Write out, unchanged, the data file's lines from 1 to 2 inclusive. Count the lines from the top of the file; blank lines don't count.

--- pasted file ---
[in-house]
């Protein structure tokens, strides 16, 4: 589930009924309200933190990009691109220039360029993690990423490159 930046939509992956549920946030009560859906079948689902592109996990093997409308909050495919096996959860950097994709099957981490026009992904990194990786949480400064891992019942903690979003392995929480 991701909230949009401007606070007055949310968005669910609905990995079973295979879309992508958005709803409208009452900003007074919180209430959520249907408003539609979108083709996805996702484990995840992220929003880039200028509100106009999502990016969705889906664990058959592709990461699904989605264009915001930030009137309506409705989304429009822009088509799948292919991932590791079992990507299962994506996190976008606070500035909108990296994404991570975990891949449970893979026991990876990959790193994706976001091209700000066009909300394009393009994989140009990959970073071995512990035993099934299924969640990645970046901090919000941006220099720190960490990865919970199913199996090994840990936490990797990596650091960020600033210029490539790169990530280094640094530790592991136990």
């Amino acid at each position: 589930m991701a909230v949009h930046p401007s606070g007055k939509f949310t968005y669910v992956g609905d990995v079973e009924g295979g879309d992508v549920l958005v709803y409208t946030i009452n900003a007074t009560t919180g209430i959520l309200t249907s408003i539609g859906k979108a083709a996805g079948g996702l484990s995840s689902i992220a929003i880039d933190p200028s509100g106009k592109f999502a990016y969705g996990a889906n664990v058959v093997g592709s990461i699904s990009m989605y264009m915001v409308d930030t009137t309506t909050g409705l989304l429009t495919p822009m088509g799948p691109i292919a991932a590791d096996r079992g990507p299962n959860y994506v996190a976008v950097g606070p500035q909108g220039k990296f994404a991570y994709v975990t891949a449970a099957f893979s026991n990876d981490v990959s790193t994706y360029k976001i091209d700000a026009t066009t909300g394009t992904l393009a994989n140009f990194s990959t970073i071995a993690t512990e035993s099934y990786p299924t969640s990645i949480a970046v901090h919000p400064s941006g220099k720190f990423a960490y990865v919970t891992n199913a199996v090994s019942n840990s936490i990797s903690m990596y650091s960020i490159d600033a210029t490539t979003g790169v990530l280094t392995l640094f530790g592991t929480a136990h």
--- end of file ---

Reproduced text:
[in-house]
């Protein structure tokens, strides 16, 4: 589930009924309200933190990009691109220039360029993690990423490159 930046939509992956549920946030009560859906079948689902592109996990093997409308909050495919096996959860950097994709099957981490026009992904990194990786949480400064891992019942903690979003392995929480 991701909230949009401007606070007055949310968005669910609905990995079973295979879309992508958005709803409208009452900003007074919180209430959520249907408003539609979108083709996805996702484990995840992220929003880039200028509100106009999502990016969705889906664990058959592709990461699904989605264009915001930030009137309506409705989304429009822009088509799948292919991932590791079992990507299962994506996190976008606070500035909108990296994404991570975990891949449970893979026991990876990959790193994706976001091209700000066009909300394009393009994989140009990959970073071995512990035993099934299924969640990645970046901090919000941006220099720190960490990865919970199913199996090994840990936490990797990596650091960020600033210029490539790169990530280094640094530790592991136990």